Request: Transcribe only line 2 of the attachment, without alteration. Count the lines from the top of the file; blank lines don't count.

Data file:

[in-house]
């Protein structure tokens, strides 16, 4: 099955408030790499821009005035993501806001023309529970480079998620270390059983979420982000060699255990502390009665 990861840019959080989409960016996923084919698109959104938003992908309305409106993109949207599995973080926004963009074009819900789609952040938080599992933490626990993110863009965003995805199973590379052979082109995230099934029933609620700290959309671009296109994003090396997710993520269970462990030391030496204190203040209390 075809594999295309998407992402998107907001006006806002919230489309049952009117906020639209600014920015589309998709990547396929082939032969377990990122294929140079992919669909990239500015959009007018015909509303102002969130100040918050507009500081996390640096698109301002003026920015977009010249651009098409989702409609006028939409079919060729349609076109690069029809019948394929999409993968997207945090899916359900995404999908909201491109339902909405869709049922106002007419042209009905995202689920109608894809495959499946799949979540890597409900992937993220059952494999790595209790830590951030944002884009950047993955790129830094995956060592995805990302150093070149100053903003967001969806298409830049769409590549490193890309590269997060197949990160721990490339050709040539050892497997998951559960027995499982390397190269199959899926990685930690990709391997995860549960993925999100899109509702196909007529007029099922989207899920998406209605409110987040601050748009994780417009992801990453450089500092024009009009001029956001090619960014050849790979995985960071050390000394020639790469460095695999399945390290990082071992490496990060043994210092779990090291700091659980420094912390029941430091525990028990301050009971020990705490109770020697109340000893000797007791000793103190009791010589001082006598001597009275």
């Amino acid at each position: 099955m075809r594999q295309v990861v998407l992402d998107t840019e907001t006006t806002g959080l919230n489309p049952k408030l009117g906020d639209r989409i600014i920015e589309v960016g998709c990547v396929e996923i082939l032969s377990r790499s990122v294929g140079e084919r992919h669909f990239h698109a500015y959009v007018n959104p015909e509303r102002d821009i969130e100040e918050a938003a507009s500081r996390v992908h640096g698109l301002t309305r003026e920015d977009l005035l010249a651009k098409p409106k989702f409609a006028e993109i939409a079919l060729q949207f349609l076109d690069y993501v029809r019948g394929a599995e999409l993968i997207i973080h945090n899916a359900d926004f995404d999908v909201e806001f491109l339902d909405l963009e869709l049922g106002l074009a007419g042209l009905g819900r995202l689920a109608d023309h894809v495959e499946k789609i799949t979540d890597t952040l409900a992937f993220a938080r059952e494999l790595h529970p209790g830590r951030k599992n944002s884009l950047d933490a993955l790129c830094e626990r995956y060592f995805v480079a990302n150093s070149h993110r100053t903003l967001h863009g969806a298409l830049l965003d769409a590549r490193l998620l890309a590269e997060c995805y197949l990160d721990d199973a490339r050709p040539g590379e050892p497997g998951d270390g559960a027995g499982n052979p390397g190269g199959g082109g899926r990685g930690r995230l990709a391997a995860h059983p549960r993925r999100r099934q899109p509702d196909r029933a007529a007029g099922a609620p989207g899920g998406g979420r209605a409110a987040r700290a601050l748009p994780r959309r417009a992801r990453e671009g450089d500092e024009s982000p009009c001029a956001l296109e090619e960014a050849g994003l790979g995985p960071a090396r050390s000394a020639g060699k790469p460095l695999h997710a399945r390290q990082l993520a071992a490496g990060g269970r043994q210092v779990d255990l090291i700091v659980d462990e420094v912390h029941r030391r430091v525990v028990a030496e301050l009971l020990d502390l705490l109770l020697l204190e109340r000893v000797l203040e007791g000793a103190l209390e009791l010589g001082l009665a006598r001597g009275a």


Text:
């Protein structure tokens, strides 16, 4: 099955408030790499821009005035993501806001023309529970480079998620270390059983979420982000060699255990502390009665 990861840019959080989409960016996923084919698109959104938003992908309305409106993109949207599995973080926004963009074009819900789609952040938080599992933490626990993110863009965003995805199973590379052979082109995230099934029933609620700290959309671009296109994003090396997710993520269970462990030391030496204190203040209390 075809594999295309998407992402998107907001006006806002919230489309049952009117906020639209600014920015589309998709990547396929082939032969377990990122294929140079992919669909990239500015959009007018015909509303102002969130100040918050507009500081996390640096698109301002003026920015977009010249651009098409989702409609006028939409079919060729349609076109690069029809019948394929999409993968997207945090899916359900995404999908909201491109339902909405869709049922106002007419042209009905995202689920109608894809495959499946799949979540890597409900992937993220059952494999790595209790830590951030944002884009950047993955790129830094995956060592995805990302150093070149100053903003967001969806298409830049769409590549490193890309590269997060197949990160721990490339050709040539050892497997998951559960027995499982390397190269199959899926990685930690990709391997995860549960993925999100899109509702196909007529007029099922989207899920998406209605409110987040601050748009994780417009992801990453450089500092024009009009001029956001090619960014050849790979995985960071050390000394020639790469460095695999399945390290990082071992490496990060043994210092779990090291700091659980420094912390029941430091525990028990301050009971020990705490109770020697109340000893000797007791000793103190009791010589001082006598001597009275």